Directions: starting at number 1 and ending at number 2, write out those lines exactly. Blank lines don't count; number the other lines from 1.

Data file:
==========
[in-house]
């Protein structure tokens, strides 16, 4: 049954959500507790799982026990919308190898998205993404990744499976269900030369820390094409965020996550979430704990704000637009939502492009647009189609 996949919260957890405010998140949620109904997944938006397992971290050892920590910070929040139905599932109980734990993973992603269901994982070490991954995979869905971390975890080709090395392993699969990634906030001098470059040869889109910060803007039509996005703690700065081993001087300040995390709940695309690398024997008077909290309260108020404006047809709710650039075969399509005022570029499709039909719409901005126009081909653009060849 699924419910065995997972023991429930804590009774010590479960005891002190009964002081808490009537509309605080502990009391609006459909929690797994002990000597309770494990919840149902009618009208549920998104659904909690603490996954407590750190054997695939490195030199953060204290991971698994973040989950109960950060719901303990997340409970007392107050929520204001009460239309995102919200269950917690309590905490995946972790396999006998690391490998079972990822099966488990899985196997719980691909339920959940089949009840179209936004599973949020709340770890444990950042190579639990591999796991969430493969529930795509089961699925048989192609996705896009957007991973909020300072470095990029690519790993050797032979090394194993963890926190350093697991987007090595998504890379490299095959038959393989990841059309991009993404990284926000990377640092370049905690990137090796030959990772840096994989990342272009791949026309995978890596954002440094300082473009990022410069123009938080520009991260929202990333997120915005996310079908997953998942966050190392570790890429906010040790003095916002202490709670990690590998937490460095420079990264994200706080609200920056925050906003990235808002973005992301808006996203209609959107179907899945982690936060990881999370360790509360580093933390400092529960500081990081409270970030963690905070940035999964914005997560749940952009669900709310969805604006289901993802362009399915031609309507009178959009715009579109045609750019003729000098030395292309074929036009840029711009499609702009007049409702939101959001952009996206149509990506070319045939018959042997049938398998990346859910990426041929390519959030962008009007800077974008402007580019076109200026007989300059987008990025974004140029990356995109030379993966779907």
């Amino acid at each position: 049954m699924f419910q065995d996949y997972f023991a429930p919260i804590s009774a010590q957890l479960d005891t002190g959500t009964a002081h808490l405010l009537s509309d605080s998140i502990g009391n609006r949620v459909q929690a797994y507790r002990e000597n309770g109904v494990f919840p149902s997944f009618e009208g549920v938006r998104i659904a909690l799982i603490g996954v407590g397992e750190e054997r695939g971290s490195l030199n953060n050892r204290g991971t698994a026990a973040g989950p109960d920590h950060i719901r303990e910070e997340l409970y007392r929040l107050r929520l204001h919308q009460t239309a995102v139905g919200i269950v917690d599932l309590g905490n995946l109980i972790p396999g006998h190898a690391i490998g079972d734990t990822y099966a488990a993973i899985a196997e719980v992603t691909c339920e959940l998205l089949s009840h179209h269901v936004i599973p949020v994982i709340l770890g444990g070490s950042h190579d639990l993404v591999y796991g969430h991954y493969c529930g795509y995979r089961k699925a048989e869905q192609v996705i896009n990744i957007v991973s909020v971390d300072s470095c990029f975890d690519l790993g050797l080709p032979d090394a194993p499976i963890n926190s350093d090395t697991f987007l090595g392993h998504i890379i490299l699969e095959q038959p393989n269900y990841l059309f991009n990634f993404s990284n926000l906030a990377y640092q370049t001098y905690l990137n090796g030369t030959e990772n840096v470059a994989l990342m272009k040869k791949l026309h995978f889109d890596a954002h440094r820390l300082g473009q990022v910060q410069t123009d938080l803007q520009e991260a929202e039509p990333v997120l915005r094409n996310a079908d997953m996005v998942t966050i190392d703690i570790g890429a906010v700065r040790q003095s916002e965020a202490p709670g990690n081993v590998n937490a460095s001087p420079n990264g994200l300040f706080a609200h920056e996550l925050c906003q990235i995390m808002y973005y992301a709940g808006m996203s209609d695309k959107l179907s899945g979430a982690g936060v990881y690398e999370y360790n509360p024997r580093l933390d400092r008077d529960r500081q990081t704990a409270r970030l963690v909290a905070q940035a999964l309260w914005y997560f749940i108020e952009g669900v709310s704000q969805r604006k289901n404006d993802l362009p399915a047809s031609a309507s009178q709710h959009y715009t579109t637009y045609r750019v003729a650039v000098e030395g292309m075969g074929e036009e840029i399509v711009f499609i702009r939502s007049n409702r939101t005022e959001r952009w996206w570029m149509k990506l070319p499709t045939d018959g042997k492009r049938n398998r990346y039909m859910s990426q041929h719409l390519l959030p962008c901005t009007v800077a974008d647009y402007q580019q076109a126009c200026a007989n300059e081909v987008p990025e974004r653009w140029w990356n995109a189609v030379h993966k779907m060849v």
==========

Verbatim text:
[in-house]
């Protein structure tokens, strides 16, 4: 049954959500507790799982026990919308190898998205993404990744499976269900030369820390094409965020996550979430704990704000637009939502492009647009189609 996949919260957890405010998140949620109904997944938006397992971290050892920590910070929040139905599932109980734990993973992603269901994982070490991954995979869905971390975890080709090395392993699969990634906030001098470059040869889109910060803007039509996005703690700065081993001087300040995390709940695309690398024997008077909290309260108020404006047809709710650039075969399509005022570029499709039909719409901005126009081909653009060849 699924419910065995997972023991429930804590009774010590479960005891002190009964002081808490009537509309605080502990009391609006459909929690797994002990000597309770494990919840149902009618009208549920998104659904909690603490996954407590750190054997695939490195030199953060204290991971698994973040989950109960950060719901303990997340409970007392107050929520204001009460239309995102919200269950917690309590905490995946972790396999006998690391490998079972990822099966488990899985196997719980691909339920959940089949009840179209936004599973949020709340770890444990950042190579639990591999796991969430493969529930795509089961699925048989192609996705896009957007991973909020300072470095990029690519790993050797032979090394194993963890926190350093697991987007090595998504890379490299095959038959393989990841059309991009993404990284926000990377640092370049905690990137090796030959990772840096994989990342272009791949026309995978890596954002440094300082473009990022410069123009938080520009991260929202990333997120915005996310079908997953998942966050190392570790890429906010040790003095916002202490709670990690590998937490460095420079990264994200706080609200920056925050906003990235808002973005992301808006996203209609959107179907899945982690936060990881999370360790509360580093933390400092529960500081990081409270970030963690905070940035999964914005997560749940952009669900709310969805604006289901993802362009399915031609309507009178959009715009579109045609750019003729000098030395292309074929036009840029711009499609702009007049409702939101959001952009996206149509990506070319045939018959042997049938398998990346859910990426041929390519959030962008009007800077974008402007580019076109200026007989300059987008990025974004140029990356995109030379993966779907």